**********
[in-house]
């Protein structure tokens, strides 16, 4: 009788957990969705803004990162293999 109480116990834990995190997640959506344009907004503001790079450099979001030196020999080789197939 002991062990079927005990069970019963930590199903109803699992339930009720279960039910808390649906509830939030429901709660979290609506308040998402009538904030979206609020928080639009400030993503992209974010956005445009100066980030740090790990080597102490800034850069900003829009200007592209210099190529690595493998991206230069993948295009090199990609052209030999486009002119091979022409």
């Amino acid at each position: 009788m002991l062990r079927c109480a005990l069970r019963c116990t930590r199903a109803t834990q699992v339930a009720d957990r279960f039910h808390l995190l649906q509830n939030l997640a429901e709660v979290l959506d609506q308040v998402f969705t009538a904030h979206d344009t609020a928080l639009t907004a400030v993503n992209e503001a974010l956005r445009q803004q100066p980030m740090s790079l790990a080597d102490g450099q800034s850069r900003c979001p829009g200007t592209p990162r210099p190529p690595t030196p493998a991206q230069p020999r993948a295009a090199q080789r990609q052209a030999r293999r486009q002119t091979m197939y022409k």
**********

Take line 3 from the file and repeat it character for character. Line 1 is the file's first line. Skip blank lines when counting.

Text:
């Amino acid at each position: 009788m002991l062990r079927c109480a005990l069970r019963c116990t930590r199903a109803t834990q699992v339930a009720d957990r279960f039910h808390l995190l649906q509830n939030l997640a429901e709660v979290l959506d609506q308040v998402f969705t009538a904030h979206d344009t609020a928080l639009t907004a400030v993503n992209e503001a974010l956005r445009q803004q100066p980030m740090s790079l790990a080597d102490g450099q800034s850069r900003c979001p829009g200007t592209p990162r210099p190529p690595t030196p493998a991206q230069p020999r993948a295009a090199q080789r990609q052209a030999r293999r486009q002119t091979m197939y022409k």